Civil Litigation is a legal dispute between two or more parties that seek damages and other remedies beyond criminal sanctions. Lawyers who practice civil litigation represent parties in trials, hearings, arbitrations and mediations before administrative agencies, foreign tribunals and federal, state and local courts.
There are a number of courses devoted to subjects within the broad area of Civil Litigation as well courses to help you prepare to take the bar examination. Students who want to pursue legal practice in this area should consider the courses below. Other courses, besides those listed, are offered under the FIU College of Law curriculum.
Please view the Schedule of Classes to determine which courses will be offered during the current school year.
Foundation Courses related to this pathway include: Civil Procedure.
LAW 6330 Evidence (3). This course addresses the law of evidence, including: hearsay, judicial notice, burden of proof, and presumptions; functions of judge and jury; competency and privileges of witnesses; and exclusion of testimony of witnesses and documents.
LAW 6520 Administrative Law (2-3). This is an introduction to the laws controlling executive branch agencies of government. Major topics include delegation of power to agencies, modes of agency action, control of agencies by the legislative branch, control by the judicial branch, and public access and influence.
Alternative Dispute Resolution
LAW 6310 Alternative Dispute Resolution (2-3). This course entails an examination of the alternative dispute resolution mechanisms and techniques for incorporating them into legal practice. A variety of readings and exercises are used as background for discussions of the utility of different mechanisms for resolving certain kinds of disputes. This course focuses on adjudication, negotiation, and mediation.
Appellate Procedure I (Moot Court)
LAW 5796 Appellate Procedure I (Moot Court)(2-3). Students, working in two-person teams, will prepare an appellate brief and deliver an appellate oral argument in a competition format. Students will receive substantial classroom instruction in persuasive brief writing and oral advocacy as well as the relevant appellate rules and procedure topics. Prerequisite: Course open to any second-year fulltime student or third-year part-time student who has completed LSV I and II and who is not under academic supervision.
Appellate Procedure II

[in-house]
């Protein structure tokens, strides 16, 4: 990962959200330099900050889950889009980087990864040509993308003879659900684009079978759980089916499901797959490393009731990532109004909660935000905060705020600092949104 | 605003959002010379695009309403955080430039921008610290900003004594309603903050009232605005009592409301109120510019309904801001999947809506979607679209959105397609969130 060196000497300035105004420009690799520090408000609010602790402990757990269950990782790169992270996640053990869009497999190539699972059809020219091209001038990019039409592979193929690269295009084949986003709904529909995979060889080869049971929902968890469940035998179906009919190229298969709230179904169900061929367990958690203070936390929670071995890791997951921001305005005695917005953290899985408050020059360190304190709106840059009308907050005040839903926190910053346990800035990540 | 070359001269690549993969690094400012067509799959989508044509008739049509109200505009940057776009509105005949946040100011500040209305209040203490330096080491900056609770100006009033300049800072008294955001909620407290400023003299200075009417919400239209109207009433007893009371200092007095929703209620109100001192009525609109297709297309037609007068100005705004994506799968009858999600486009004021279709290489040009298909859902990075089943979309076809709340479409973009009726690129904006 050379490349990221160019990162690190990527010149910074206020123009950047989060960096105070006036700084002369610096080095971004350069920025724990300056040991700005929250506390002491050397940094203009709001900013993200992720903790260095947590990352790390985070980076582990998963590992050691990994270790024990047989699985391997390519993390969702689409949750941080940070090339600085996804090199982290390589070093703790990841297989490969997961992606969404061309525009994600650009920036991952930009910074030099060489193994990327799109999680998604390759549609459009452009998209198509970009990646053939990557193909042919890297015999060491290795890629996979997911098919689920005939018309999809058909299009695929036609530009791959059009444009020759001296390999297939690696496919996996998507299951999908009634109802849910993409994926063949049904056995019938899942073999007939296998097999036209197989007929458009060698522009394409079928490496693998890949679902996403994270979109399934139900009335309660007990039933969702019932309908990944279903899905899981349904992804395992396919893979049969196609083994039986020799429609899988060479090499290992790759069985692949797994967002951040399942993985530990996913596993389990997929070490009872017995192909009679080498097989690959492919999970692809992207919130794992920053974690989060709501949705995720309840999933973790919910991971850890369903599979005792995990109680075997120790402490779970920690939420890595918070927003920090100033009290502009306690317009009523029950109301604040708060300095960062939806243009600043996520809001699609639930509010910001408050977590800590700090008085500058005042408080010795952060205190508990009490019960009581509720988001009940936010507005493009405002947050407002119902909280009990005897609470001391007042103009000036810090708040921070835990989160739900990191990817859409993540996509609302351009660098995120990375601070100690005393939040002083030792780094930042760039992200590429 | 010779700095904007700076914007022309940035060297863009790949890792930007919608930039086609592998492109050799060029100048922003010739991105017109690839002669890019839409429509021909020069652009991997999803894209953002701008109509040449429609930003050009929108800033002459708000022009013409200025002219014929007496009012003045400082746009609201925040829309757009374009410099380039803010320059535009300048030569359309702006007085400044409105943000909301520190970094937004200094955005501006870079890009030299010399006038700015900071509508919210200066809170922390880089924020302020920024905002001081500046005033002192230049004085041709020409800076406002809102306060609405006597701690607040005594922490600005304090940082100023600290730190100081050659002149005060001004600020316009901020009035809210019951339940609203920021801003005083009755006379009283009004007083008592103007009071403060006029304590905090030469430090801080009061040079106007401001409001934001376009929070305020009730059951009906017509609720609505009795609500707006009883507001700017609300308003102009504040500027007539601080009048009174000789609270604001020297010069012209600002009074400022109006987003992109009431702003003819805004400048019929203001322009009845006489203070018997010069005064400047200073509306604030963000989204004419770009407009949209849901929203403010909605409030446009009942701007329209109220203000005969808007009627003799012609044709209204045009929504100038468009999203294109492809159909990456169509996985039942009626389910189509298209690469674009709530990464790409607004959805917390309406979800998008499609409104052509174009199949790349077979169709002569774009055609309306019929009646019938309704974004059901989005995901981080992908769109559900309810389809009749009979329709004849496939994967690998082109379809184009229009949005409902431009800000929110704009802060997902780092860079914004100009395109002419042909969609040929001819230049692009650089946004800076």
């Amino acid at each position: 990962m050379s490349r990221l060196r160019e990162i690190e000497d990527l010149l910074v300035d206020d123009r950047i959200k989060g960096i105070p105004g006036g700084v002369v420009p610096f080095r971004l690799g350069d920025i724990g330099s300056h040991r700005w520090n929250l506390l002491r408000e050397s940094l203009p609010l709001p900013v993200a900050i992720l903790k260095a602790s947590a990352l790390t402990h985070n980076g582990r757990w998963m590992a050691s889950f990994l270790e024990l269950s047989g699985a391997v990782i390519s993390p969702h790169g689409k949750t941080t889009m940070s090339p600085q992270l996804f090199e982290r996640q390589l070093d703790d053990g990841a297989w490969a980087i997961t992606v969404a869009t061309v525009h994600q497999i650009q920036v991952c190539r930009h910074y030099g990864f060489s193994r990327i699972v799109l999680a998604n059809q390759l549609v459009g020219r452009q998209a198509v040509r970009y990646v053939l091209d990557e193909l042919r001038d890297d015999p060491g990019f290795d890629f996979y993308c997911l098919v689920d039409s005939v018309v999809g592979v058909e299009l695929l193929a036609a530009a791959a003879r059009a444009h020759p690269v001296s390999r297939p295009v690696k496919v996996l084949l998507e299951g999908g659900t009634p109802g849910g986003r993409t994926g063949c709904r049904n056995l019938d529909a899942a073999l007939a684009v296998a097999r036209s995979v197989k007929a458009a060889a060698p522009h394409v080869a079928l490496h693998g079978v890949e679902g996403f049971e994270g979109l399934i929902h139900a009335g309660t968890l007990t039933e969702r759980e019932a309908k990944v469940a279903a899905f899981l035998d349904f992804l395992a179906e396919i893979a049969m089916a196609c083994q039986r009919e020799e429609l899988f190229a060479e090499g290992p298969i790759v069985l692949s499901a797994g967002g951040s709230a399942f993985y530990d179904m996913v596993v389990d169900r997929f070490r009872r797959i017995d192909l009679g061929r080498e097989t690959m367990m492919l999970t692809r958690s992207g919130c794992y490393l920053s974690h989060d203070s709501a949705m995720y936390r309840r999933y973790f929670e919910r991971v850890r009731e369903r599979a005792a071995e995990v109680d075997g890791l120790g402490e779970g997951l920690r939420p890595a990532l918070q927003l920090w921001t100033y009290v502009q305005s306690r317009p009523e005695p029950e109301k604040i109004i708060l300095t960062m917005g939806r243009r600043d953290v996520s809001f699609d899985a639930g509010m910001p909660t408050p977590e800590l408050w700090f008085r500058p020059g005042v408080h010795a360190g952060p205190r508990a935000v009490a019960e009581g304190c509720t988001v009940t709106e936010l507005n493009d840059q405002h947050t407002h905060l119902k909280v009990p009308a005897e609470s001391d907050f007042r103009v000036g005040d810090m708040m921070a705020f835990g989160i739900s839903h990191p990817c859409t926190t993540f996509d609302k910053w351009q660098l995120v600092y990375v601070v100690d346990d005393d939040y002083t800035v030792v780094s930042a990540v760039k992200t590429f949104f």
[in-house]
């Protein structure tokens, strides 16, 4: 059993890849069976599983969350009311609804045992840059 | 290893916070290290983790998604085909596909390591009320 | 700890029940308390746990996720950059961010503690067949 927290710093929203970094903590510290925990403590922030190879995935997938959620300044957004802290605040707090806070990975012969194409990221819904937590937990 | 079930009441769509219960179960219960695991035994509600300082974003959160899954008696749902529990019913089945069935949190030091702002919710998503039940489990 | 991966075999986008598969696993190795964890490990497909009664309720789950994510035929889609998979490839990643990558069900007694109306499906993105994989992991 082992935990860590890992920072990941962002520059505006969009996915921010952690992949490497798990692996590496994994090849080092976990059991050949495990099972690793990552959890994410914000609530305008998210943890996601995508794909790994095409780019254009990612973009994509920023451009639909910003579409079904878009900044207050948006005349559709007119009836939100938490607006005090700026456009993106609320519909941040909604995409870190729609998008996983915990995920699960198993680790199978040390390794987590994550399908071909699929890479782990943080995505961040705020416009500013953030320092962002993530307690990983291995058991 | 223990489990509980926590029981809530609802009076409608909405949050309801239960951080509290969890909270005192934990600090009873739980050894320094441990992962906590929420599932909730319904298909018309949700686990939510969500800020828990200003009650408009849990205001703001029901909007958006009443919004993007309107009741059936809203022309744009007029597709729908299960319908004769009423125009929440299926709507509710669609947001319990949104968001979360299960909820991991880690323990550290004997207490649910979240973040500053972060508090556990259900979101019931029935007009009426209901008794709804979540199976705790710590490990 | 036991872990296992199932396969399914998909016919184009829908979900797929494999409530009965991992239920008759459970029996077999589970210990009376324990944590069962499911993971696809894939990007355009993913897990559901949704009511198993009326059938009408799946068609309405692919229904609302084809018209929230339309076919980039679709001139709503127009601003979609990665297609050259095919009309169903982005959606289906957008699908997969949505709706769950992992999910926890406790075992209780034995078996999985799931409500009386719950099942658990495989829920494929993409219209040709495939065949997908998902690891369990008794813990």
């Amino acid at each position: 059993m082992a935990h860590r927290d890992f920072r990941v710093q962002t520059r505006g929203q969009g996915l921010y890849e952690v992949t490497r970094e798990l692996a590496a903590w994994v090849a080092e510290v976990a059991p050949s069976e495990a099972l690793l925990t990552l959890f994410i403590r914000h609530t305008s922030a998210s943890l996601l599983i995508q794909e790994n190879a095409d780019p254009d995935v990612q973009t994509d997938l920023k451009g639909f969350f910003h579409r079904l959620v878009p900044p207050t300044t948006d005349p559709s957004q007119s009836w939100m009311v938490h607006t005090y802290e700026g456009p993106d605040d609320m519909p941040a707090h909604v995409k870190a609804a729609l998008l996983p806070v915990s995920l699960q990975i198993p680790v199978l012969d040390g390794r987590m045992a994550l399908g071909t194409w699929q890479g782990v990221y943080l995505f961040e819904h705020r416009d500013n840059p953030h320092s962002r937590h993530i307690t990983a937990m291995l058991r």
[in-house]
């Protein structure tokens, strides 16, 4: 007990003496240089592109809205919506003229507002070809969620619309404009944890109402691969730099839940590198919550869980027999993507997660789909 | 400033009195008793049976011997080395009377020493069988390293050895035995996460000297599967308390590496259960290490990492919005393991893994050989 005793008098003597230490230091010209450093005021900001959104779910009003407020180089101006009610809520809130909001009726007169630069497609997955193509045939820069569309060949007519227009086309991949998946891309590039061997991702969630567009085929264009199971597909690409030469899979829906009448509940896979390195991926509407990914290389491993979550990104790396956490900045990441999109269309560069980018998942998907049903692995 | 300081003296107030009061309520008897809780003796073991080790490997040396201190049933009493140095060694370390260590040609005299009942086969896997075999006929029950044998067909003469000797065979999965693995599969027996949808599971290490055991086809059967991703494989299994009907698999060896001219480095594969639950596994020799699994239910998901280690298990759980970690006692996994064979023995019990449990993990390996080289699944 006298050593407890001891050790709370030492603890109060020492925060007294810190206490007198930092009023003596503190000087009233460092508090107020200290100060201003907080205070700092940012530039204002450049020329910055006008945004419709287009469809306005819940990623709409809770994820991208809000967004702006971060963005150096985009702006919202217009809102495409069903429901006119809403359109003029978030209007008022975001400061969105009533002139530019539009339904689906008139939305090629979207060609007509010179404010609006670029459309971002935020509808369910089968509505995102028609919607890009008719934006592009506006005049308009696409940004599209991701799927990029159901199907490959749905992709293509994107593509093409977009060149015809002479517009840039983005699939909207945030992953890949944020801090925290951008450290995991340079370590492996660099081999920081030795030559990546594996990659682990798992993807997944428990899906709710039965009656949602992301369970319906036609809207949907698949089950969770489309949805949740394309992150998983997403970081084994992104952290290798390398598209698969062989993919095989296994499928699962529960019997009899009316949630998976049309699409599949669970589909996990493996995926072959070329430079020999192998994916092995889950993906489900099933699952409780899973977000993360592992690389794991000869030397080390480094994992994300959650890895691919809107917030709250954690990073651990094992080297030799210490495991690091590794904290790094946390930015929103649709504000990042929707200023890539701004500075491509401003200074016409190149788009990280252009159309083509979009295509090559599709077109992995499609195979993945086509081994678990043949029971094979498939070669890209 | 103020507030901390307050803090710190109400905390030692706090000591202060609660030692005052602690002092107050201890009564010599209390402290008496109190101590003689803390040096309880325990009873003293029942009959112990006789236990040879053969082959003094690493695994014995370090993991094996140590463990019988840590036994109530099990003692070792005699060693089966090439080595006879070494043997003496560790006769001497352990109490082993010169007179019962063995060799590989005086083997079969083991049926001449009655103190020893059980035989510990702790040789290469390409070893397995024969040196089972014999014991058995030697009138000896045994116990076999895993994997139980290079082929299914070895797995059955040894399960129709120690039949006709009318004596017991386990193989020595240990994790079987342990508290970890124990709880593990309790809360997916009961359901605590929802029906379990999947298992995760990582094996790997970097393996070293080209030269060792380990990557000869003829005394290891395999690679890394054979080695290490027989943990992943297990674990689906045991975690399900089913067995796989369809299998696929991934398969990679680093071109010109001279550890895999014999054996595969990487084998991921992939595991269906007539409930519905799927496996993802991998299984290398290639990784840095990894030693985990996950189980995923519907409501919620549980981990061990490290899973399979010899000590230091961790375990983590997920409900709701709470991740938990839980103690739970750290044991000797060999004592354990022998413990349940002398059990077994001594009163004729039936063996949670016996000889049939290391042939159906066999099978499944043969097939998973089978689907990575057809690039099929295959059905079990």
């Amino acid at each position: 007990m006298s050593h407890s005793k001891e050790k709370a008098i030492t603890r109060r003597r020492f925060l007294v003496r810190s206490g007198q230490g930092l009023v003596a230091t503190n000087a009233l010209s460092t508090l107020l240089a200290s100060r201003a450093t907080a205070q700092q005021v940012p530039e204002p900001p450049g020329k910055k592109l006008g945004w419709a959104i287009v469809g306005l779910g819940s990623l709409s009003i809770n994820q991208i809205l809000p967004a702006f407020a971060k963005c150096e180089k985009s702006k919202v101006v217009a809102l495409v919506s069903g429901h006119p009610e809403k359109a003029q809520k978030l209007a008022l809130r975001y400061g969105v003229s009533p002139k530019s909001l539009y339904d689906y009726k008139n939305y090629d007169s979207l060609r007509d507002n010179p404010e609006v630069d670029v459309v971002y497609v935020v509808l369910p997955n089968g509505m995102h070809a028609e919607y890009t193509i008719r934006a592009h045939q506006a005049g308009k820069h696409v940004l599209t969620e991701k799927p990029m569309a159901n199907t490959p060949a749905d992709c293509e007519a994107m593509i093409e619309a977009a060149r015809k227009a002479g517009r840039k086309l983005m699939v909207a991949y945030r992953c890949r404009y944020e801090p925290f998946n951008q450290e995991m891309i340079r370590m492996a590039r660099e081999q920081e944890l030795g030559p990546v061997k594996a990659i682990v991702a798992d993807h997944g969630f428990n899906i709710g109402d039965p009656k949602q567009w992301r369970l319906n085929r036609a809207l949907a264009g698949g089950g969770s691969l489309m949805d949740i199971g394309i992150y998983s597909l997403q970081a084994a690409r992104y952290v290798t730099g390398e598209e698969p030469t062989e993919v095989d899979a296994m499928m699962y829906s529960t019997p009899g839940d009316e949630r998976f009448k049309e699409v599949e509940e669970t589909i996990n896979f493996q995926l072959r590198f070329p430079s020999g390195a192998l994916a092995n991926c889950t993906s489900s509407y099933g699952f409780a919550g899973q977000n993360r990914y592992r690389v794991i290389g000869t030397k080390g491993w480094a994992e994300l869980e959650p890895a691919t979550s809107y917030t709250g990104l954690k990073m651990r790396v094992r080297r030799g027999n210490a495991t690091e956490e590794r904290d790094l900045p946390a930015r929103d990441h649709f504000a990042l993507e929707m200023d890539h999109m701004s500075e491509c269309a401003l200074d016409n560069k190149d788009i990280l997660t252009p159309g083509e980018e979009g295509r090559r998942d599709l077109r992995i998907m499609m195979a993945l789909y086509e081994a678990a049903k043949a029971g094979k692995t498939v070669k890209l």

LAW 7800 Appellate Procedure II (2-3). This course focuses on practice and procedure in the Florida District Courts of Appeal and the Eleventh Circuit. The course covers selected state and federal statutes and court rules governing appellate procedure as well as key appellate topics such as the merits of appeal, ethical limitations, jurisdiction, finality, issue selection, preparation of the record, preservation of error, fundamental/plain error, harmless error, and standard and scope of review. During the course students will typically draft several short appellate documents, such as a Notice of Appeal, a Designation of Record/Directions to Clerk, and a Request for Oral Argument, as well as an appellate brief outline; unlike Legal Skills and Values II or III, the course will not cover brief writing or oral argument.
LAW 7308 Complex Litigation (2-3).Students learn how the federal rules of civil procedure, particularly in the area of complex litigation, can become instruments of policy. Topics include class actions and multi-district litigation.
LAW 6302 Federal Courts (3). The course examines the power and role of the federal courts as defined by the United States Constitution, federal statutes and judicial decisions. Among the topics examined are federal question, diversity and civil rights jurisdiction, habeas corpus, immunities of state and local governments from suit, and abstention.
Florida Civil Practice
LAW 7303 Florida Civil Practice (2-3). This course entails a study of Florida civil practice from the commencement of an action through final judgment.
Florida Constitutional Law
LAW 7503 Florida Constitutional Law (2-3). This course studies the Constitution of the State of Florida, including recent decisions of the Florida Supreme Court and analysis of current proposals for constitutional change.
Medical Malpractice Law
LAW 6725 Medical Malpractice Law (2–3). Medical Malpractice Law examines legal claims that may be brought against physicians, hospitals, and other allied health professionals and organizations, as a result of the provision of medical and/or health services, or as a result of relationships with medical and health services providers. The course will examine the duties of care imposed by law on medical and health care providers, legal remedies for breach of the standards of medical care, defenses to legal claims, and medical ethics. Recommended but not required as a prerequisite: Evidence Law.
LAW 6702 Products Liability (2-3). This course is a survey of the history, growth and development of the law regarding injury to persons and property resulting from defective products. It will examine the various legal theories of fraud, express warranty, implied warranties of fitness and merchantability, negligence, and strict liability.
Elizabeth Price Foley, Professor of Law
Howard M. Wasserman, Professor of Law
Manuel A. Gómez, Associate Professor of Law
Phyllis Kotey, Director of Externships and Community Service
& Associate Clinical Professor of Law
H.T. Smith, Director of the Trial Advocacy Program